- Muslim convert Craig Wallace, 23, admitted sending malicious messages
- Wrote on Facebook that he would bomb Tory MP Charlotte Leslie's house
- Called her a 'dirty pig-f****** w***' day after she voted in favour of airstrikes
- Court heard he has mental health issues but hadn't been taking medication
A Muslim convert who protested outside Parliament with a sign saying 'I am Muslim, do you trust me enough for a hug?' is facing jail for threatening to bomb an MP's house.
Craig Wallace used the sign as Stop The War protesters came to Westminster for the vote on military action in Syria last week.
It stated: 'I am Muslim, I am labelled a terrorist, I trust you, do you trust me enough for a hug?'
But the 23-year-old, of Willesden Green, north London, is now facing a possible prison sentence after he threatened Tory MP Charlotte Leslie online following the vote.
Wallace, who calls himself Muhammad Mujahid Islam online, wrote on Facebook: 'I'm going to smash her windows then drop a bomb on her house while she's tucked up in bed.
You dirty f****** pig-s******* s***.'
Shortly before he sent the messages he also posed for a series of pictures with strangers carrying a placard that read: 'I am Muslim, I am labelled a terrorist, I trust you, do you trust me enough for a hug?'
On December 3, the day after MPs voted to authorise the air strikes, he wrote: 'I'm going to find her and show her what it's like to murder innocents. You dirty pig-f****** w****.'
He also described shadow foreign secretary Hilary Benn as a 'war criminal' and a 'terrorist' the day after the Commons vote to bomb Syria.
His defence lawyer Abu Sayeed said Wallace had posted the messages after he had been out protesting against the Syrian bombing vote for 'two or three days and had very little sleep and had not taken his medication.'
Wallace has a string of convictions for violent offences including possession of a knife.
He converted to Islam while in prison serving a sentence of almost five years for attempted robbery.
Three weeks after he was released he posted the messages on a thread of comments on the UK Truth Movement Facebook page.
Wallace today pleaded guilty to sending threatening communications at Hendon Magistrates' Court.
MP Charlotte Leslie (pictured) was threatened online by Wallace who wrote a series of vile messages in which he threatened to kill her
Wearing a white traditional Islamic dress and a grey jumper slung over his shoulders, he spoke only to confirm his name and address before entering a guilty plea.
He was remanded in custody and will be sentenced on December 30.
The court heard the messages came to light after Ms Leslie's father saw the comments online and reported them to police.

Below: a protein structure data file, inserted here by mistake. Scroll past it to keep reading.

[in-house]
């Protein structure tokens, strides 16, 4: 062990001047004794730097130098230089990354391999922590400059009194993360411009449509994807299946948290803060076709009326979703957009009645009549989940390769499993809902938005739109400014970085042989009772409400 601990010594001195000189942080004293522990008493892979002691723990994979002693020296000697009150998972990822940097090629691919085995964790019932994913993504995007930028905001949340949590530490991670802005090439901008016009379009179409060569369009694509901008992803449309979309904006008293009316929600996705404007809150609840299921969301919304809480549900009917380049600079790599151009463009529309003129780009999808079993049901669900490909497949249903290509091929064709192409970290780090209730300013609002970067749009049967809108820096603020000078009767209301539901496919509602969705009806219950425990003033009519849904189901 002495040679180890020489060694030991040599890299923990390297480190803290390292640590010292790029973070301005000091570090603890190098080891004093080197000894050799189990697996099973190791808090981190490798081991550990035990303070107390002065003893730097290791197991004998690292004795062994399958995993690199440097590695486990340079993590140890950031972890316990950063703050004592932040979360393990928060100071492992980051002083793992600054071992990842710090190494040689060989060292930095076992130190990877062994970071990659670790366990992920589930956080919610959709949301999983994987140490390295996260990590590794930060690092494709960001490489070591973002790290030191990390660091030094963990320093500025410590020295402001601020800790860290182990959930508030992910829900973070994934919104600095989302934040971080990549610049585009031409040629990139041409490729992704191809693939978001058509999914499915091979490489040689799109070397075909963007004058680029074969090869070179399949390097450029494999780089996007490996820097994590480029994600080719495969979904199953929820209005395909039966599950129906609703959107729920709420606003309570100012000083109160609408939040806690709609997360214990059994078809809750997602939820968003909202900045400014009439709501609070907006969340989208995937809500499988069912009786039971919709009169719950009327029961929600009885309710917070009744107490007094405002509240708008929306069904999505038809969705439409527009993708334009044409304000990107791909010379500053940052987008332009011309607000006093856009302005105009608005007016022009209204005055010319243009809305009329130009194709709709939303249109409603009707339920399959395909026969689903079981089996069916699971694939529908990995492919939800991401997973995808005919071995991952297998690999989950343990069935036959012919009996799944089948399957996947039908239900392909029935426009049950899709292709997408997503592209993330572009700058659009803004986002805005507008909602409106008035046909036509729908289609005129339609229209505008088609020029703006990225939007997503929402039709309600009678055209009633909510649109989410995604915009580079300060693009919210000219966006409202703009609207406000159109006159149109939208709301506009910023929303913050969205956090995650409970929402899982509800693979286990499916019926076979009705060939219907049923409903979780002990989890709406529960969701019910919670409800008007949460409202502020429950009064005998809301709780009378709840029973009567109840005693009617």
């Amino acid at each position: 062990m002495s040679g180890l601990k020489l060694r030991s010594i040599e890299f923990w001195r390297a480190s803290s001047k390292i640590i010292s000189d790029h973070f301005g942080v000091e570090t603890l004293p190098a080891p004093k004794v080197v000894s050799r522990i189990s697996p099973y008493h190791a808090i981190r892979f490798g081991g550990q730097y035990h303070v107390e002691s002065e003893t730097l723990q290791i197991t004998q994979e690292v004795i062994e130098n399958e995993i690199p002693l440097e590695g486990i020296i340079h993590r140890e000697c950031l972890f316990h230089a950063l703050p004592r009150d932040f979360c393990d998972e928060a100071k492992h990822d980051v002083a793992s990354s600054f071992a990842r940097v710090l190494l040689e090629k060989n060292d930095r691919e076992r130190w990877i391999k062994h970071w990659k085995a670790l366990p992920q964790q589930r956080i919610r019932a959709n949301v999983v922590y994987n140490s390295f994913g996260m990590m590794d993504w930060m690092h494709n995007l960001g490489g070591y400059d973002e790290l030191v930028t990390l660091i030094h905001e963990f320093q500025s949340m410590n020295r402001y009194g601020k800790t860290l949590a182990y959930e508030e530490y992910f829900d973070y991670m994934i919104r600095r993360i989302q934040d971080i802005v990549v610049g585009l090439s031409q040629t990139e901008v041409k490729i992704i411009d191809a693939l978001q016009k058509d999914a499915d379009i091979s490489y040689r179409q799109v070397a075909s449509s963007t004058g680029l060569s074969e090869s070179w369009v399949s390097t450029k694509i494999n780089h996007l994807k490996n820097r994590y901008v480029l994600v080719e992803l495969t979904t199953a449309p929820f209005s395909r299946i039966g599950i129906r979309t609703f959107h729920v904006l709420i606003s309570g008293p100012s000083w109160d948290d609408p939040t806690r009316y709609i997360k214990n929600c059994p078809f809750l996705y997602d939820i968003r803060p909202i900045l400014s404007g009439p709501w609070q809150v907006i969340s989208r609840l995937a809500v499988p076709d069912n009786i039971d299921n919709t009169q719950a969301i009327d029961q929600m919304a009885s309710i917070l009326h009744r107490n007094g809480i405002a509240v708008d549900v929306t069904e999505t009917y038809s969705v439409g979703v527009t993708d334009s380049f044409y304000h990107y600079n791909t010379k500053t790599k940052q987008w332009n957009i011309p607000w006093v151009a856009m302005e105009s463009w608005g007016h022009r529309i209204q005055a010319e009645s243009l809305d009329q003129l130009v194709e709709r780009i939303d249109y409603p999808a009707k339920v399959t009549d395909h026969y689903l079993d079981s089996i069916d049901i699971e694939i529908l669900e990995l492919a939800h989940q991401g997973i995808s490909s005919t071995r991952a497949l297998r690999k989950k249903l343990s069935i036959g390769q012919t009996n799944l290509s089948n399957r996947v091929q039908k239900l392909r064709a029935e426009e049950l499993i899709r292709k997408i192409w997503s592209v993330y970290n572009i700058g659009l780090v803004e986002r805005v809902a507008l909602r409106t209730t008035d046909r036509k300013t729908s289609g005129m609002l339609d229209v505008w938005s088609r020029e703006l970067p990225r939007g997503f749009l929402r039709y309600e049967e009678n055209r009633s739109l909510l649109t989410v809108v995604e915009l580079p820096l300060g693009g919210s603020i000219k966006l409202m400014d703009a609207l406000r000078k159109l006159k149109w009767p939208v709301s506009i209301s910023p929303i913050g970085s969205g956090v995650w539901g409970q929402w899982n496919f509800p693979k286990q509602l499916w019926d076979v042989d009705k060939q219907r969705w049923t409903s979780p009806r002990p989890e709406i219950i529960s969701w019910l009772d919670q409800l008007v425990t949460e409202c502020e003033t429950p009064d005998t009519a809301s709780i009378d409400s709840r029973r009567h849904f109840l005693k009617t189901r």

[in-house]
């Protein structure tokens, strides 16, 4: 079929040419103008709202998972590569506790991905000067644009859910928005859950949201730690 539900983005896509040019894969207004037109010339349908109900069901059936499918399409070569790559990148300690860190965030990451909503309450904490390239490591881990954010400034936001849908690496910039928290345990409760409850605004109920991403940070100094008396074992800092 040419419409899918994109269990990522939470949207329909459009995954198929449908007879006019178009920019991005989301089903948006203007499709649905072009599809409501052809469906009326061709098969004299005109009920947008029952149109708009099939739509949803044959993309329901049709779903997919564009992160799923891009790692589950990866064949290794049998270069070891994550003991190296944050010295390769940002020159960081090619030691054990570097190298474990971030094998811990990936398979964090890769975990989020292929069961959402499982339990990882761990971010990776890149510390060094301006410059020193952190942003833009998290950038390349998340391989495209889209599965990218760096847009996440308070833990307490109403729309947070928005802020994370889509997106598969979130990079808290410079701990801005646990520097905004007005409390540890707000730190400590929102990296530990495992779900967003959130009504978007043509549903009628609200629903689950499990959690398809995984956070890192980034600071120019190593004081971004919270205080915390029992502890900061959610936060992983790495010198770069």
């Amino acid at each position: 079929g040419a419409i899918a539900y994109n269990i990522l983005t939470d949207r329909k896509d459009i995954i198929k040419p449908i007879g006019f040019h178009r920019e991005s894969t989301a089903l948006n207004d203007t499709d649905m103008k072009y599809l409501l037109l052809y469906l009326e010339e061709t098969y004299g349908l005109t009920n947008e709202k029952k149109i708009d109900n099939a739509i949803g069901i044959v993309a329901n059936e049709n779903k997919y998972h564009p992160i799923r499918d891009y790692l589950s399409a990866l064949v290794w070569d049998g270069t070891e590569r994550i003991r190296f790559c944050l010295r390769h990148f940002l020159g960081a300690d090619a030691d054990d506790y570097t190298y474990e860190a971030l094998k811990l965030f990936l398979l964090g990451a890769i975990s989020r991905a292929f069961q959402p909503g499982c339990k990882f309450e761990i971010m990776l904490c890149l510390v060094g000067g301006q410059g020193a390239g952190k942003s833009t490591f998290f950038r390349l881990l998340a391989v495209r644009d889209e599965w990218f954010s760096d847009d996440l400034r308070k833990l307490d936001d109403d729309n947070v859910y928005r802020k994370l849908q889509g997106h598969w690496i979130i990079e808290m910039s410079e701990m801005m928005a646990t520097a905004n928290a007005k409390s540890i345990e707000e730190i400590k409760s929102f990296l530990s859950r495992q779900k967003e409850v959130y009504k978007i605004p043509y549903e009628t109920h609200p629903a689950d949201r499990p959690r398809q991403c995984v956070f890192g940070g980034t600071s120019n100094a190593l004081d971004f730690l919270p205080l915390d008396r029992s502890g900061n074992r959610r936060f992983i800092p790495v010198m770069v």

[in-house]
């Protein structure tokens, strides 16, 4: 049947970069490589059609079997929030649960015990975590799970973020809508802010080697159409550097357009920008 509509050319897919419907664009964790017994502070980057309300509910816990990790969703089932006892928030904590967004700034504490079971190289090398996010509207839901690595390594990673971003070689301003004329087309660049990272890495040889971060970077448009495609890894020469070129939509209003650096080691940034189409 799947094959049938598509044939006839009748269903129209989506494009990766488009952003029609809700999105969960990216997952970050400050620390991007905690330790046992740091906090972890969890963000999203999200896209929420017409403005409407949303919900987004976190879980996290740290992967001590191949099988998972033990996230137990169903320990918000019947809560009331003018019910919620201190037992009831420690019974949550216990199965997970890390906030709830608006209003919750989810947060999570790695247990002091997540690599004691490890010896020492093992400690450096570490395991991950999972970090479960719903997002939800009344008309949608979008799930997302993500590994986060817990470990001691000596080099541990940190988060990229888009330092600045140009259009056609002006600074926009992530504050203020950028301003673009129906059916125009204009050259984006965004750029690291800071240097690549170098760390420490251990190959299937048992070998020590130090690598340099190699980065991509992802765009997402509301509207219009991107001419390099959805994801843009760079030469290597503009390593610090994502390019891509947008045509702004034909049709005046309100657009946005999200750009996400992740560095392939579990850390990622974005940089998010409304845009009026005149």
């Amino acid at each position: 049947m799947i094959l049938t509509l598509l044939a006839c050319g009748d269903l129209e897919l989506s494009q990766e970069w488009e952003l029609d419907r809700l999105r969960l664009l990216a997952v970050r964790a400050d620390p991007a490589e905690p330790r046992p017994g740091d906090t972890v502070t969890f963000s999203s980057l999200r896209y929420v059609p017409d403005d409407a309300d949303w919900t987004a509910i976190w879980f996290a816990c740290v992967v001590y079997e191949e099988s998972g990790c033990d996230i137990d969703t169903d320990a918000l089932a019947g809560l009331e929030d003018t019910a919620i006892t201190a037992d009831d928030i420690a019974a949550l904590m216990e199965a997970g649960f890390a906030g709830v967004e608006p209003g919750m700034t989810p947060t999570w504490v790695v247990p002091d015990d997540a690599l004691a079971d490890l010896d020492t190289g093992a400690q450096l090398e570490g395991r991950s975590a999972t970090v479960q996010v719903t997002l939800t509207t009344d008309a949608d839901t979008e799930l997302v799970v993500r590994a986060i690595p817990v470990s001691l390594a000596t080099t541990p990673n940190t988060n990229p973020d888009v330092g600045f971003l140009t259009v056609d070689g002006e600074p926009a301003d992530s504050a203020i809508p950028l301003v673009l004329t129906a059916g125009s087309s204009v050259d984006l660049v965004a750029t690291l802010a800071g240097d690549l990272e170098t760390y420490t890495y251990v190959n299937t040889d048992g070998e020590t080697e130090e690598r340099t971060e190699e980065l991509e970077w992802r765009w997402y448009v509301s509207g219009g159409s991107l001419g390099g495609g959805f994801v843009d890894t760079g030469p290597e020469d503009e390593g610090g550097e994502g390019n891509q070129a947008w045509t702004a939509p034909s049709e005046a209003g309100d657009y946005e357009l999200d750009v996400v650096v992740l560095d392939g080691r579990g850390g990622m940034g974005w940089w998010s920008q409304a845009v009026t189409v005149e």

Wallace claimed he was 'venting his anger' and had not had any sleep because he had been 'protesting for two or three days'.
District Judge Mark Jabbitt said: 'What's absolutely clear is that your language and expressions about this MP Ms Leslie, who you have no knowledge of, went beyond any sort of legitimate comment or protest on an extremely serious issue.
'What you did was personalised it and used really the most vile, insulting and threatening language imaginable on a forum.'
Wallace also posted these menacing messages on his Facebook feed around the time of the vote on Syria
He ordered a full risk assessment report on Wallace and expressed concern that he was not being formally supervised after his release from prison.
Abu Sayeed, defending, said Wallace has mental health issues and had not been taking his anti-psychotic medication.
'He has co-operated fully with the police and expressed remorse and regret,' he added. 'He made the comments to vent his anger.
'Mr Wallace is a Muslim convert, he converted while serving his last sentence.
He feels very passionately about the bombing in Syria and the vote recently taken in Parliament.
'He had been out with other protesters and was protesting for two or three days and not had much sleep and hadn't taken his medication.'
Wallace has never met Ms Leslie and thought the page was a 'closed group', Mr Sayeed said.
'In the current climate people would have been fearful of his comments,' he added.
Wallace calls himself Muhammad Mujahid Islam on Facebook and wrote: 'I'm going to smash her windows then drop a bomb on her house while she's tucked up in bed. You dirty f****** pig-s******* s***'
Wallace, whose mother died when he was young and who claims his father abused him as a child, had attended an anti-war rally outside Parliament on the day of the Syria vote and was pictured carrying a giant white poppy.
Shortly before he sent the messages he also posed for a series of pictures with strangers carrying a placard that read: 'I am Muslim, I am labelled a terrorist, I trust you, do you trust me enough for a hug?'.
The day after the vote Wallace sent Mr Benn an email, which he then posted on his Facebook page.
It said: 'I hope to God that you will have nightmares when you hear that kids woman and men have been murdered by your govt.'
The court heard Wallace had been in and out of custody since he was 13 after being expelled from school following the death of his mother when he was eight.
The judge warned Wallace the maximum sentence for the offence was six months.
Wallace, of Teignmouth Road, Willesden Green was remanded into custody, while risk assessments reports were carried out.
He is next appear at Willesden Magistrates court for sentencing on December 30.
A number of other MPs, many of them in the Labour Party, have complained to police that they had received death threats after voting in favour of airstrikes on Islamic State in Syria.
Neil Coyle, the MP for Bermondsey and Old Southwark, said police had stationed extra officers outside his surgery after he received an apparent death threat on social media, while Labour Rochdale MP Simon Danczuk has spoken out about receiving an apparent death threat on Facebook after he voted in favour of the military action.